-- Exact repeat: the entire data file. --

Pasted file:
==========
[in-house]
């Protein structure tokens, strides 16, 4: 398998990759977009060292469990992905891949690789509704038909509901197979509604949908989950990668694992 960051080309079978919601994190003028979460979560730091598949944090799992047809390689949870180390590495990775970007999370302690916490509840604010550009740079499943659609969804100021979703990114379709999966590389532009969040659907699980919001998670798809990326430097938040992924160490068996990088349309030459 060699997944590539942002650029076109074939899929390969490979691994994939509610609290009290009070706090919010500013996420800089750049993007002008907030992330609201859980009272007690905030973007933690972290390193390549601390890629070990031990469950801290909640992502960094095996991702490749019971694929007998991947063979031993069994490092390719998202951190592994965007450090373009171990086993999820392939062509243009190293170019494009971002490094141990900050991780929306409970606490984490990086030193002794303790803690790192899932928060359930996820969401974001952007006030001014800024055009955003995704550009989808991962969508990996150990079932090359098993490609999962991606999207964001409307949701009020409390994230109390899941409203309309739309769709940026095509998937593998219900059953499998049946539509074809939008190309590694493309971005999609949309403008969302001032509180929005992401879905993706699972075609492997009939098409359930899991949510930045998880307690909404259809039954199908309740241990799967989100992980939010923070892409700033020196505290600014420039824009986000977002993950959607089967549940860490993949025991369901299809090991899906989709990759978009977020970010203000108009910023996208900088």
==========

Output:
[in-house]
């Protein structure tokens, strides 16, 4: 398998990759977009060292469990992905891949690789509704038909509901197979509604949908989950990668694992 960051080309079978919601994190003028979460979560730091598949944090799992047809390689949870180390590495990775970007999370302690916490509840604010550009740079499943659609969804100021979703990114379709999966590389532009969040659907699980919001998670798809990326430097938040992924160490068996990088349309030459 060699997944590539942002650029076109074939899929390969490979691994994939509610609290009290009070706090919010500013996420800089750049993007002008907030992330609201859980009272007690905030973007933690972290390193390549601390890629070990031990469950801290909640992502960094095996991702490749019971694929007998991947063979031993069994490092390719998202951190592994965007450090373009171990086993999820392939062509243009190293170019494009971002490094141990900050991780929306409970606490984490990086030193002794303790803690790192899932928060359930996820969401974001952007006030001014800024055009955003995704550009989808991962969508990996150990079932090359098993490609999962991606999207964001409307949701009020409390994230109390899941409203309309739309769709940026095509998937593998219900059953499998049946539509074809939008190309590694493309971005999609949309403008969302001032509180929005992401879905993706699972075609492997009939098409359930899991949510930045998880307690909404259809039954199908309740241990799967989100992980939010923070892409700033020196505290600014420039824009986000977002993950959607089967549940860490993949025991369901299809090991899906989709990759978009977020970010203000108009910023996208900088």